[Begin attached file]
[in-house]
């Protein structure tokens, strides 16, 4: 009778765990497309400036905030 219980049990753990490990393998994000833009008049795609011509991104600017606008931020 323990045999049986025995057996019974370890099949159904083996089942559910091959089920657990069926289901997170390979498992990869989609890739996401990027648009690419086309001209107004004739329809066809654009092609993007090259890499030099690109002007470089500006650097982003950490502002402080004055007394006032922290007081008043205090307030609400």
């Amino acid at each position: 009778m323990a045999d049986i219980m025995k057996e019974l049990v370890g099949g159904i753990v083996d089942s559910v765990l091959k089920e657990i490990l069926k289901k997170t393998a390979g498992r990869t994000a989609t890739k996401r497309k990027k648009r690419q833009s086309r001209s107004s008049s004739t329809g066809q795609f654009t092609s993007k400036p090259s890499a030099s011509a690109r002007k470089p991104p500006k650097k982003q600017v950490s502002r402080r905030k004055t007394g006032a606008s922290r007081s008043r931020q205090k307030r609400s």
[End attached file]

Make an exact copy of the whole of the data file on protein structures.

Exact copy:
[in-house]
């Protein structure tokens, strides 16, 4: 009778765990497309400036905030 219980049990753990490990393998994000833009008049795609011509991104600017606008931020 323990045999049986025995057996019974370890099949159904083996089942559910091959089920657990069926289901997170390979498992990869989609890739996401990027648009690419086309001209107004004739329809066809654009092609993007090259890499030099690109002007470089500006650097982003950490502002402080004055007394006032922290007081008043205090307030609400």
């Amino acid at each position: 009778m323990a045999d049986i219980m025995k057996e019974l049990v370890g099949g159904i753990v083996d089942s559910v765990l091959k089920e657990i490990l069926k289901k997170t393998a390979g498992r990869t994000a989609t890739k996401r497309k990027k648009r690419q833009s086309r001209s107004s008049s004739t329809g066809q795609f654009t092609s993007k400036p090259s890499a030099s011509a690109r002007k470089p991104p500006k650097k982003q600017v950490s502002r402080r905030k004055t007394g006032a606008s922290r007081s008043r931020q205090k307030r609400s």